GHS partners private sector in laboratory reforms
The Ghana Health Service (GHS) has adopted measures to reform the laboratory systems in health care delivery.
In this regard, the private sector is being engaged in the refurbishment of the Central Clinical Reference Laboratory at the Korle-Bu Teaching Hospital (KBTH) to be able to conduct quality assurance tests on reagents to ensure patients receive accurate laboratory tests.
Dr Ebenezer Appiah-Denkyira, Director General of GHS, who announced the measures, said in addition, the GHS was engaging the private sector to assist with the supply, distribution and management of reagents and equipment to promote efficient and effective laboratory services.
This was in an address read for Dr Appiah-Denkyira by Dr Samuel Kaba, Director of Institutional Care of the GHS, at the opening of the Annual Congress of the Ghana Association of Biomedical Laboratory Scientists (GABMLS) in Sunyani.
The three-day congress, on the theme; “Quality Management Systems: Key to Raising Medical Laboratory Standards in Ghana,” would create awareness on the need to raise medical laboratory standards in Ghana to international standards.
Medical laboratory practice includes research, screening, diagnosis, treatment and public education which are integral components of efficient and effective health care.
Dr Appiah-Denkyira said study leave with pay had been granted to many biomedical scientists to pursue Masters and Doctorate programmes in Ghana and abroad.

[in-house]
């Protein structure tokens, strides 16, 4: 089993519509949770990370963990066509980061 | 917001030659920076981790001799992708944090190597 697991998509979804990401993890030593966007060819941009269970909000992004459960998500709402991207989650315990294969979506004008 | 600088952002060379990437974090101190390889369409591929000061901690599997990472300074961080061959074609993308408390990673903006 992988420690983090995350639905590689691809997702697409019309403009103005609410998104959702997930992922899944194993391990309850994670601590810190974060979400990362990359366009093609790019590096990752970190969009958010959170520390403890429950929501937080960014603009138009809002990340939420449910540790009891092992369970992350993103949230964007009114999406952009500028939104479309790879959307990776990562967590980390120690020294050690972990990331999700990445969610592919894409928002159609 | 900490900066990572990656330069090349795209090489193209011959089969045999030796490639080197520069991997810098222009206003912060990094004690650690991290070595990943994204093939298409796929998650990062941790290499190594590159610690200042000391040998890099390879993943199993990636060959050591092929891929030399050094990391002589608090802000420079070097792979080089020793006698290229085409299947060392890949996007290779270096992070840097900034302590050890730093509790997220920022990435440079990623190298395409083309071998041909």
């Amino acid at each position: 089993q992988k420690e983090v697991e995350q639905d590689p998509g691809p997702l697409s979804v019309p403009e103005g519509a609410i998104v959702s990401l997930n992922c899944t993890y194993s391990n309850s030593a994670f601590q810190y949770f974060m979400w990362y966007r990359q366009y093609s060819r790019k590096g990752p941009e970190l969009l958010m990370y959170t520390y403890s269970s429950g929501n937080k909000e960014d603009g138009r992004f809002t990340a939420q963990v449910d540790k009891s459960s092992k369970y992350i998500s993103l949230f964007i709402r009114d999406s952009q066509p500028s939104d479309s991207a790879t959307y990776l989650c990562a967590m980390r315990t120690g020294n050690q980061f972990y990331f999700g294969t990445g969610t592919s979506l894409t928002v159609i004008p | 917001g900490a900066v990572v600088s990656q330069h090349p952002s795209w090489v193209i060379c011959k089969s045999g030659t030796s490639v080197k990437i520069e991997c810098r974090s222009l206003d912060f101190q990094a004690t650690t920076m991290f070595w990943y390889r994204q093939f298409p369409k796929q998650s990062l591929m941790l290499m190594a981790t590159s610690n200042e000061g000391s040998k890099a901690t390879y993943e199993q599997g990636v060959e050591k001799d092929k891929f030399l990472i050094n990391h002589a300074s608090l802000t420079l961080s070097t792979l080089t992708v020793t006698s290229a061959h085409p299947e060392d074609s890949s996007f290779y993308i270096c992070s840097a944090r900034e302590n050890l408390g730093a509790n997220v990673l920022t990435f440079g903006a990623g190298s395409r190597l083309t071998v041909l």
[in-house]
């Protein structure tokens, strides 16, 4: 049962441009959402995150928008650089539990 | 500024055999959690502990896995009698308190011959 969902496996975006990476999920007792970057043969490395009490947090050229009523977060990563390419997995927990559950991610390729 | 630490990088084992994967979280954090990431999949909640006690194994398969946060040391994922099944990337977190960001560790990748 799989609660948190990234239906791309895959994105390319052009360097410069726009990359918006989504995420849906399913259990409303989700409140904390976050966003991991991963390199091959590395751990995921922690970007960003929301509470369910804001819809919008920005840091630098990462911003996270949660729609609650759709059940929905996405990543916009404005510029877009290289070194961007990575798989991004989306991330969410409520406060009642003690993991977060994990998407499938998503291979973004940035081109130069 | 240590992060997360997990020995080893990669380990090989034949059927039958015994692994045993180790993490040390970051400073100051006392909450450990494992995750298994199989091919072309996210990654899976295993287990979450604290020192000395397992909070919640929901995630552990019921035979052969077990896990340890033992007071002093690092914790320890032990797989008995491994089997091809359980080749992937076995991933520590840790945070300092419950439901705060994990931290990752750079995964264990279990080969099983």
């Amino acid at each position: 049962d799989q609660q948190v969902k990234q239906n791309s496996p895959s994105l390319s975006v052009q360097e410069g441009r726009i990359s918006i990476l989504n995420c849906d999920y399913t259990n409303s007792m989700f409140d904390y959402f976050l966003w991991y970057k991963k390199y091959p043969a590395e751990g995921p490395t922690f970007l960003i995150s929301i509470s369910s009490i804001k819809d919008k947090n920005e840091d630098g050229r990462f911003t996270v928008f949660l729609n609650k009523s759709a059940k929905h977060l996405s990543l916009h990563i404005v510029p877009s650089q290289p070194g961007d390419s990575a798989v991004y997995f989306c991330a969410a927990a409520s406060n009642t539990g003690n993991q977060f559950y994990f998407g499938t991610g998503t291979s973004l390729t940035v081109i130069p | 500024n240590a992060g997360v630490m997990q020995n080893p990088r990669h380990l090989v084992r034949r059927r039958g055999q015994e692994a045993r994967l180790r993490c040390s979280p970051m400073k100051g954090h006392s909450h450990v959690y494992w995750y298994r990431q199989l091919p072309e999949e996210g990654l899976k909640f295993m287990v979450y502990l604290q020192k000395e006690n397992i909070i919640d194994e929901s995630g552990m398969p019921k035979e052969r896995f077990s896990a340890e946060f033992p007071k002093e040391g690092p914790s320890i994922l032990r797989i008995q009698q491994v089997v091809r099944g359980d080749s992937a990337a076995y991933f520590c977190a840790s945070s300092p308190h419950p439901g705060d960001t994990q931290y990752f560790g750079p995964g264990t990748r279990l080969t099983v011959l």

He said it was not true that some medical services were more important than others and, therefore, urged all and sundry to realise that health service delivery was like a circle and all health workers in a given point of the circle, made it complete.
“You are equally important and without you, doctors cannot accomplish their duties and patients will not know their diagnosis and treatment can never be appropriately administered.”
Dr Alfred Sugri Tia, Deputy Minister of Health, said in an address read for him that the Ministry had, in collaboration with its partners, developed a National Health Laboratory Policy, National Health Laboratory Strategic Plan, and National Health Laboratory Accreditation Policy, which would soon be launched for implementation.
He said management of medical laboratory was weak in the health care delivery system and for that reason the Ministry, through the GHS in collaboration with the US-based Centre for Disease Control and Prevention, was working with some medical laboratories to strengthen laboratory management for accreditation.
Dr Tia expressed optimism that through the process of accreditation, there would be quality laboratory management and adherence to standards.
Prince Sodoke Amuzu, President of GABMLS, said medical laboratory practice was focused on regulated and standardised practices, to provide quality services to people to meet the Millennium Development Goals.
He said the specific role of medical laboratory services in providing the scientific basis for medicine placed remarkable responsibility and expectation on practitioners to maintain high standards to ensure that medical services did not turn out to be presumptuous and unscientific.
Prince Amuzu stressed the need to invest resources in the sector to enable it to live up to expectation.